If you give information about child development or long-term consequences, use general non-judgmental words, “When children hear ___, they often think the parent means ___.” Avoid the words “you,” “right,” and “wrong.” Instead, use statements like “more effective” and “less effective” or “more respectful” and “less respectful.” These terms are less judgmental. You want to be sensitive without sounding superior.

When you are in public and see another parent in distress, offer a reassuring look and smile. You can sometimes offer them an extra hand, but don’t take over. Open the door or ask if they need help carrying packages, for example. If your motive is to be helpful, not critical (as though they can’t manage on their own), most parents will appreciate the support and understanding.

 

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A Personal Story. I don’t give parenting advice to others, unless they ask for it. It’s hard to know a better way to handle a situation and watch someone use ineffective parenting skills. Once, when I was in a store, there was a young mother with a newborn on her shoulder and a toddler in tow. The toddler was going beyond where she could see him. I remembered how hard those first weeks of adjustment were, after having a second child—juggling a newborn again, forgetting to watch the older child, etc. I smiled at her and gave her an “I understand” look. She looked tired and overwhelmed. She kept calling to her toddler, “Dawana! Dawana! Get back here! Stay with me,” but her toddler took advantage of his mother’s inability to catch him.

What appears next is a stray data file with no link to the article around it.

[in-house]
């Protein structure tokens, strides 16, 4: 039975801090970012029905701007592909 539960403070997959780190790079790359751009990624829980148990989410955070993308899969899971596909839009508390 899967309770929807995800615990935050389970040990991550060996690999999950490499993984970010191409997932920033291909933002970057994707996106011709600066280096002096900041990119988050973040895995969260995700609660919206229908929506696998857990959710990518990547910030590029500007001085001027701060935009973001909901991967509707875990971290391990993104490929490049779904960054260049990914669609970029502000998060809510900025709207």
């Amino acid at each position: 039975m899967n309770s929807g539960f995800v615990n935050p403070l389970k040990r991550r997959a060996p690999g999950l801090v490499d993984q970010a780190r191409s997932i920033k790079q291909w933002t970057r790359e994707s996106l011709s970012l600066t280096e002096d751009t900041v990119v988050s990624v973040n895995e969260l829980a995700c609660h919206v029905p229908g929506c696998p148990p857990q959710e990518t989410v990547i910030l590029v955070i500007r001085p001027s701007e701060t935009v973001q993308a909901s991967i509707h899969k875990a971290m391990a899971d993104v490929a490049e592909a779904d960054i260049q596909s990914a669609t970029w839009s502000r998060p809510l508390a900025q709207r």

This mother and I ended up in the check-out line together. Her toddler was still running around. When she couldn’t see him, I told her where he was and what he was doing. She thanked me. When the toddler was near his mother, I bent down and said, “You know, if you stand right here in front of your mommy and give that toy to the lady behind the desk, your mommy will buy that for you. But you need to stand in front of your mom if you want to take it home.” This amazing bundle of energy stayed put! His mother thanked me as she left and I said, “Hey, I know what it’s like. We mom’s need to stick together.”

If we interact with other people’s children, make sure the parent is present and can see and hear us. Otherwise, the parent or child might worry that we are a “bad” stranger. We need to be cautious not to overstep our boundaries. Just be supportive and encouraging, modeling skills instead of preaching them.

A Graduate’s Story. I was at the playground when another mom come up to me and asked, “Where did you learn to talk like that?” This gave me a chance to tell her about the parenting class, without implying, “You aren’t a good parent, you need a parenting class.” The myth that parenting classes are for bad parents is so widespread, such a suggestion doesn’t come off well unless someone asks for more information. I’ve had several people ask me, “Why did you take a parenting class?” It gives me a chance to reinforce the value of learning as much as we can about any commitment or responsibility we take on — and my kids are one of my highest priorities in life. Why wouldn’t I learn as much as I can to be the best parent I can?